We need to allow our current system the time to build some momentum and reach equilibrium, so we can look at the data and make data-driven adjustments to the system. Data that a new system costs more is not, in this case, data worth driving another change; all new systems cost more. Build on what was put in place 16 months ago and let that great work continue to show the positive impact it has had on our youth and their families already. Don’t speak in terms of ‘absolutes’, speak in terms of objectivity and collaboration to change the very few issues at the center of today’s debate. Our young people being served, and those serving our young people, deserve it.
Thomas G. McBride, M.S.
NJJA, Executive Director
(Award winners (L to R) Dr. Kenneth Zoucha, Erin Curran, Raevin Bigelow, and NJJA President Mike Renn)
June 5, 2015
KEARNEY – “I was just doing my job,” is a statement that means more for some than others. At this year’s Nebraska Juvenile Justice Association Conference, four people were recognized for doing so much more than the job required. All award recipients worked to help youth climb out of difficult situations, recover from deep physical and emotional traumas, and piece their lives back together.
The NJJA Service Awards recognize youth and juvenile justice professionals whose outstanding efforts have improved or strengthened the juvenile justice community in Nebraska. Earlier this month, NJJA and the Nebraska Coalition for Juvenile Justice presented the following awards:
Spirit of Youth Award: Raevin Bigalow
Ms. Bigelow, a former system-involved youth, was recognized for her resilience in the face of many life challenges. In her acceptance speech, she thanked the professionals in the room for their dedication to young people like her. Ms. Bigelow is the proud mother of a two-year old daughter and plans to become a motivational speaker and youth pastor.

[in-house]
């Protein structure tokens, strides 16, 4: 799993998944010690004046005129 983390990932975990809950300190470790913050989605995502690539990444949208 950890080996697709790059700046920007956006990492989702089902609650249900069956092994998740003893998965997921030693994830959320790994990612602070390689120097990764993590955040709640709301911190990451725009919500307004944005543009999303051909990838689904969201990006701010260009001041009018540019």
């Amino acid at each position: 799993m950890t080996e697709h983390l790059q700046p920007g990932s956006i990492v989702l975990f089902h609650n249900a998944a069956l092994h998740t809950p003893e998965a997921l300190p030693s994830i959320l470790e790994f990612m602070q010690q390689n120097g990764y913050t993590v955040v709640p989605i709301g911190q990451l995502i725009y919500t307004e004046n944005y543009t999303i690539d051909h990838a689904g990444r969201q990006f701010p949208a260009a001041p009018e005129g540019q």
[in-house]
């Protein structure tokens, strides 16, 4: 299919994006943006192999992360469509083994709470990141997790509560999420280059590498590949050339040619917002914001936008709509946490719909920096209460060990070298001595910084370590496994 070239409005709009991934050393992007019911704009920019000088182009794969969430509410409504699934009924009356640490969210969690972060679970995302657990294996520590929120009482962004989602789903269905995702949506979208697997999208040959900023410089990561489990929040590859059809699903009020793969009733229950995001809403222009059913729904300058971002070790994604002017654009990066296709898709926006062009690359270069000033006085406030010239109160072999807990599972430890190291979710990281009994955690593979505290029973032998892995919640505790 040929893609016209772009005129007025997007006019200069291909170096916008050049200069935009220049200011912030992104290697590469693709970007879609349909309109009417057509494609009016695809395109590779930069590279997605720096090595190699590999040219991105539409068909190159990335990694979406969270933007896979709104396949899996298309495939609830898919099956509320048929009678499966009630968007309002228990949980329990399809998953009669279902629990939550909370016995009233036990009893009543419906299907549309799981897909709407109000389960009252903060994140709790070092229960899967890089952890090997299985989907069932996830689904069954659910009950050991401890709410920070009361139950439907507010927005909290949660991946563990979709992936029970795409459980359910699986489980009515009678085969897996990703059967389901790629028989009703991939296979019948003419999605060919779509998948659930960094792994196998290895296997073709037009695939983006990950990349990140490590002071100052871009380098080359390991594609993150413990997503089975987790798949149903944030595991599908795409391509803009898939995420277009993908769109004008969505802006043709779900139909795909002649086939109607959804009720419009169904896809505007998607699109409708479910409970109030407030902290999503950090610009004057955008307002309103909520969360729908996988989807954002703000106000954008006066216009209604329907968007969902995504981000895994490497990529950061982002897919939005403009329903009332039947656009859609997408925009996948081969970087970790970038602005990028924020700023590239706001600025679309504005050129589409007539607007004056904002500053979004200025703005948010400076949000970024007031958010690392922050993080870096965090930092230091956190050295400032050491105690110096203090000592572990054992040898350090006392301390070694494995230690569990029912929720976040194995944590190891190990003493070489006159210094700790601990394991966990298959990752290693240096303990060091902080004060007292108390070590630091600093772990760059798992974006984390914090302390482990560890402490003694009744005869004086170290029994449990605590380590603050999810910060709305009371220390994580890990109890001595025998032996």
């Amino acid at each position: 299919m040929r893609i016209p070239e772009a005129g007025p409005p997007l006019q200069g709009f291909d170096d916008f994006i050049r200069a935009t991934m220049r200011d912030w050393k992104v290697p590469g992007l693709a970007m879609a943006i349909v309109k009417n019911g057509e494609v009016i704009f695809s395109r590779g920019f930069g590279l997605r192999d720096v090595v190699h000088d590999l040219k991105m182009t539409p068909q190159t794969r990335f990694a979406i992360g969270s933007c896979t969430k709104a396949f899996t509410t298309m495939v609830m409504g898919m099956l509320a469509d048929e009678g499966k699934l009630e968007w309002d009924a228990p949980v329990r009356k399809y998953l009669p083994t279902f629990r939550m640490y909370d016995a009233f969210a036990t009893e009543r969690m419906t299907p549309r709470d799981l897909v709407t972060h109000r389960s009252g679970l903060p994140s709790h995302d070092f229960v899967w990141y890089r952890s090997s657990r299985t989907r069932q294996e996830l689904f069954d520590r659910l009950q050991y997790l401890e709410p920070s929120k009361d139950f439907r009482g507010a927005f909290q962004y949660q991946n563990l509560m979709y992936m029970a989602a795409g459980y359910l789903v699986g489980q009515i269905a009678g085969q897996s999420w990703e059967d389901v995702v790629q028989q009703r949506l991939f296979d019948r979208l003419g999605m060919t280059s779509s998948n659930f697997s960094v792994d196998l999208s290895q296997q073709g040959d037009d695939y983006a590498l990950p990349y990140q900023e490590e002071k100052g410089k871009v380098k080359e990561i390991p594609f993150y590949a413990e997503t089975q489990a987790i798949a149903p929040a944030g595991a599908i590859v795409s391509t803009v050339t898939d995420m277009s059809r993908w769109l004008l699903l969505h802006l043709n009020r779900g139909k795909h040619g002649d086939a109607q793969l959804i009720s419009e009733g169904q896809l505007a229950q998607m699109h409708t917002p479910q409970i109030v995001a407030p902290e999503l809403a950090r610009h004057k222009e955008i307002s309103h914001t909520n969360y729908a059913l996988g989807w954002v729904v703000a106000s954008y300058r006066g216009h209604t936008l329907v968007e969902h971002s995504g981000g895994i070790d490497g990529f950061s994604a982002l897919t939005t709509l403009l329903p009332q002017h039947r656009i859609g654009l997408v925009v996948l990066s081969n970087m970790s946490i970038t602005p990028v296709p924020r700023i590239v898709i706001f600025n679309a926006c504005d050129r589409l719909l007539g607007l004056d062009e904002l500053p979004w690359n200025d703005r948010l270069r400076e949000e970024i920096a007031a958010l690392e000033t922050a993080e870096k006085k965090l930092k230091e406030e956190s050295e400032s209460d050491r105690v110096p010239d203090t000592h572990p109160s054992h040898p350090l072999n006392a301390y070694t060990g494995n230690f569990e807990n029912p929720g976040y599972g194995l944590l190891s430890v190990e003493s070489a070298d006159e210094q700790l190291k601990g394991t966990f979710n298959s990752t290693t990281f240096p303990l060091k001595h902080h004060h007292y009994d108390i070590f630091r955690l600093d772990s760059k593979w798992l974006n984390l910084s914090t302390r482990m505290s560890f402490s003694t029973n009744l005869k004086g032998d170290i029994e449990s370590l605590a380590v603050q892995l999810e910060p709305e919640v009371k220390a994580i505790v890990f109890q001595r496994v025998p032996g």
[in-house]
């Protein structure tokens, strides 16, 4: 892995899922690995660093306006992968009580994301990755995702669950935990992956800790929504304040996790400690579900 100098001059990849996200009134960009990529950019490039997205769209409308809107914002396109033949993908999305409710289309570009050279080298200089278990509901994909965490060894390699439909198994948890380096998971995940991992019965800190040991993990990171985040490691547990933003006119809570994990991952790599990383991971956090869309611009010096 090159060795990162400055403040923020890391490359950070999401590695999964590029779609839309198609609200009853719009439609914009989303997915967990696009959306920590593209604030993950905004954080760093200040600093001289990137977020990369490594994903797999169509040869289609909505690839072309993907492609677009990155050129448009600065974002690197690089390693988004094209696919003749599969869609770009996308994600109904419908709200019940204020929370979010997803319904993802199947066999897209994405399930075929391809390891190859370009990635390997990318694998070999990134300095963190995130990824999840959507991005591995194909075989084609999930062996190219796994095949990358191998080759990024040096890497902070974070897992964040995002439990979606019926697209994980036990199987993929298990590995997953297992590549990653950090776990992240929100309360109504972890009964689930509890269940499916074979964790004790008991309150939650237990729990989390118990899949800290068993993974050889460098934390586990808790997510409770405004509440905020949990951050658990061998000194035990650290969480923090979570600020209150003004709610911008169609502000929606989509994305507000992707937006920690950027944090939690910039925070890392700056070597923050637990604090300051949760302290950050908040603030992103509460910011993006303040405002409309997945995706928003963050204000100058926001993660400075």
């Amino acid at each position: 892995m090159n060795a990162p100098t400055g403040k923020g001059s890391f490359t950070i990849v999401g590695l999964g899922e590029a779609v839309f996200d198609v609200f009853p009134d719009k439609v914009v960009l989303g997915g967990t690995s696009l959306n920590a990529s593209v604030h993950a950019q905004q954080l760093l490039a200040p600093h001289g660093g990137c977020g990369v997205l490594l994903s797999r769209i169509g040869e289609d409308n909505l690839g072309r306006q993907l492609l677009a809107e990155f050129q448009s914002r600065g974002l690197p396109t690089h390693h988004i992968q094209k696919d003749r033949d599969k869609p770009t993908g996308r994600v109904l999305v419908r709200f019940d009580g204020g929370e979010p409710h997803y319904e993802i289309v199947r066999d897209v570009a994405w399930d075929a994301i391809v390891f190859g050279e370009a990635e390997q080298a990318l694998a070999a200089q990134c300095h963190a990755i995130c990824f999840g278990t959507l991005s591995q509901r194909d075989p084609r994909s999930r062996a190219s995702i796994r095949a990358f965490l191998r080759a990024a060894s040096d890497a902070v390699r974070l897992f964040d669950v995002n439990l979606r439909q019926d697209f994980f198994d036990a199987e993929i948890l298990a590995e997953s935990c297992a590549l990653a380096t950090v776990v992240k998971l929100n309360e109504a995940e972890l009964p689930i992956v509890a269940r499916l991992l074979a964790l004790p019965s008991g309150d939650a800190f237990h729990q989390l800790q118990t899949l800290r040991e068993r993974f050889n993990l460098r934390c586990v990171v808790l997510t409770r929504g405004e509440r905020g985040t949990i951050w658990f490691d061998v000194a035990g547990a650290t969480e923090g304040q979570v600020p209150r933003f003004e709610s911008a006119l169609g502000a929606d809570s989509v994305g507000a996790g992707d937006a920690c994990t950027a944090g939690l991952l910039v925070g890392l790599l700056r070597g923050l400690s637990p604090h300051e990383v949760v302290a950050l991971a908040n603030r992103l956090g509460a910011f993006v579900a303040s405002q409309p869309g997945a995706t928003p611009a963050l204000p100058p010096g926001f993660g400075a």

Commitment to Excellence in Leadership Award: Dr. Kenneth Zoucha
Dr. Zoucha, Medical Director at Hastings Juvenile Chemical Dependency Program, was recognized for his outstanding leadership in serving youth and families in contact with the juvenile justice system. According to NJJA President Mike Renn, “Dr Zoucha has quietly, and without much fanfare, provided important guidance and programming for youth and families who struggling with addiction.”
Evenly E. Labode Service to Youth Award: Erin Curran
Ms. Curran, an Intensive Family Preservation Therapist for KVC in Omaha, received the award for her commitment, initiative and advocacy on behalf of youth and families in Nebraska. Erin has worked as a therapist and foster care specialist for five years and is known for the individualized attention she gives each of her families – as well as acting as a roll model to her peers.
Scholarship Award: Hailey Kaderabek
Ms. Kaderabek of Kayki, NE, is a senior at Peru State College with a major in Criminal Justice and Psychology. She was recognized as an excellent scholar working towards a career in juvenile justice. She is a peer mentor, tutor, and member of the Alpha Epsilon criminal justice club and expects to graduate this May.